HIV-1 particles containing fluorescently labeled IN (HIV-IN-eGFP) were generated by Vpr-mediated trans-incorporation as described before [7,36,66]. For infection with HIV-IN-eGFP, PBMCs were previously incubated with CD3:CD28 bispecific monoclonal antibody (NIH AIDS Reagent Program, Division of AIDS, NIH from Drs. Johnson Wong and Galit Alter) during 5 days for CD4+ T cell enrichment. CD4+ T cells were infected with HIV-IN-eGFP by spinoculation. At 2 hours post-infection cells were washed and further incubated for 5 or 19 hours. Next, the cells were plated in poly-D-lysine chambers and allowed to adhere, to reach a total infection time of 10 h and 24 h, respectively. Cells were fixed for 15 min with 4% (v/v) paraformaldehyde and permeabilized during 5 min with 0.1% (v/v) Triton-X100. Nuclei were immunostained with lamin A/C antibody (Santa Cruz Biotechnology) and secondary anti-Mouse IgG (H+L) Alexa Fluor 555 conjugate (ThermoFisher Scientific) diluted in blocking buffer (1% (w/v) BSA and 0.1% (v/v) Tween-20 in PBS). Imaging of the cells was performed using a laser scanning microscope (Fluoview FV1000, Olympus, Tokyo, Japan). An in-house MatLab routine (MatWorks) was used to determine the localization and number of IN-eGFP complexes [7]. In short, IN-eGFP complexes and the nuclear lamin were determined automatically using an intensity threshold based on the triangle algorithm. Based on the nuclear lamin staining, IN-eGFP complexes were divided into cytoplasmic or nuclear compartments and the percentage of nuclear IN-eGFP complexes was calculated. Typically, data were collected from 90 cells.

Infection of stably transduced HeLaP4 cell lines with HIV-fLucVSV-G

Vesicular stomatitis virus glycoprotein (VSV-G) pseudotyped lentiviral vectors for the stable expression of TNPO3 were produced as described before [7,25]. In short, 6.5x106 HEK-293T cells were transfected with 10 μg of the packaging construct pCMVδR8.91 [67], 20 μg transfer construct (pCHMWS-3xFLAG-TNPO3-IRES-hygro with TNPO3_wt or TNPO3_mut) and 5 μg pVSV-G using branched polyethylenimine (bPEI, 10 μM, Sigma-Aldrich). Supernatant was collected 48 h and 72 h post-transfection, filtered through a 0.45 μm pore-size filter, and concentrated by ultrafiltration (Amicon Ultra-15 Centrifugal Filter Unit, 50 kDa, Merck).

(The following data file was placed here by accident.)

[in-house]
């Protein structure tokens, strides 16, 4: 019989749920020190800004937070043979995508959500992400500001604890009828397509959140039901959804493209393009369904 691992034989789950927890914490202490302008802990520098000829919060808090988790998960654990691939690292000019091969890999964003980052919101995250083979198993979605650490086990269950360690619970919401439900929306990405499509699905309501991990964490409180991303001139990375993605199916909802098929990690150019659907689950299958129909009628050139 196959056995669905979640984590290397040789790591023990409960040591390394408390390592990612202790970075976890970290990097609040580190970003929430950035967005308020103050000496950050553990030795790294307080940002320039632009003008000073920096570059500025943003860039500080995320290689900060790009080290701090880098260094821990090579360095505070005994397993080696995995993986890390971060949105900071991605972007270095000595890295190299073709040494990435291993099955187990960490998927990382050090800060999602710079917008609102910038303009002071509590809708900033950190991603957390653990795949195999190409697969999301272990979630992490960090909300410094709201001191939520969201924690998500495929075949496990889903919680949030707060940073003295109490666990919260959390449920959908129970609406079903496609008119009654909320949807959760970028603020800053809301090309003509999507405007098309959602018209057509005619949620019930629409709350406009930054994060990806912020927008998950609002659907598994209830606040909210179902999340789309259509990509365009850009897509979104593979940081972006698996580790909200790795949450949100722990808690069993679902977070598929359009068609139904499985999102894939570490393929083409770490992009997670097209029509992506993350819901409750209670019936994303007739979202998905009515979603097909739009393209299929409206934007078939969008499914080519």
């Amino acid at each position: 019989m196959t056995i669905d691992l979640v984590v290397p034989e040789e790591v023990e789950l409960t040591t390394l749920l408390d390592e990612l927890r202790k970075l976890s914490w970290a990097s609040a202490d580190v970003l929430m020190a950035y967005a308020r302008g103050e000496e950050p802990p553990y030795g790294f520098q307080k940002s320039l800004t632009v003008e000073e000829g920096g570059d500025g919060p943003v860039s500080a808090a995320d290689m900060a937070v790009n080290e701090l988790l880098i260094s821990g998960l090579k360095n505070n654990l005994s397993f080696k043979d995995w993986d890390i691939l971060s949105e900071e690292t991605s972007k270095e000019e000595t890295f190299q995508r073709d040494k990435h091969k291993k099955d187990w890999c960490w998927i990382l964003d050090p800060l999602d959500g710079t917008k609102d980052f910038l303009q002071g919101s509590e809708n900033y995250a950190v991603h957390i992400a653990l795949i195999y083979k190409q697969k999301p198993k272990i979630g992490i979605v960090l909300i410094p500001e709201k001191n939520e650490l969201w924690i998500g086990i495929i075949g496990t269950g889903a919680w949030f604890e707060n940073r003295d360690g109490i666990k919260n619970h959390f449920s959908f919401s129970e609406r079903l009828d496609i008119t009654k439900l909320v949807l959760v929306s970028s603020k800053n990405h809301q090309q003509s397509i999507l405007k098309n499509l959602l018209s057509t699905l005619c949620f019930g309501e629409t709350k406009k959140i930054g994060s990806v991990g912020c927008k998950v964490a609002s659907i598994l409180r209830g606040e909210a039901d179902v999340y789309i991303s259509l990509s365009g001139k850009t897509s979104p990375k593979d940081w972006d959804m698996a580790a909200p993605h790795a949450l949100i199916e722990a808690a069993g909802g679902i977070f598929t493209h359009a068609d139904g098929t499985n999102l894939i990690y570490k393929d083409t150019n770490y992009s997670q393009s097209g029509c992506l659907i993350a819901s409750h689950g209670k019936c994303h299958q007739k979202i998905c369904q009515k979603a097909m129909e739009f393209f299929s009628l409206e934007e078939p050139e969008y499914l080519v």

HeLaP4 cells, a kind gift from Dr. P. Charneau (Institut Pasteur, France), and HeLaP4 cells stably depleted of TNPO3 [7,25] were back-complemented with TNPO3_wt or TNPO3_mut through stable transduction with lentiviral vectors. Briefly, 3x104 HeLaP4 cells were plated in a 96-well plate the day before transduction. The next day, cells were transduced with a dilution series of vector containing cassettes coding for TNPO3_wt or TNPO3_mut. As a control, cells were transduced with an empty cassette vector (empty vector). Transduced cells were selected with 160 μg/ml hygromycin.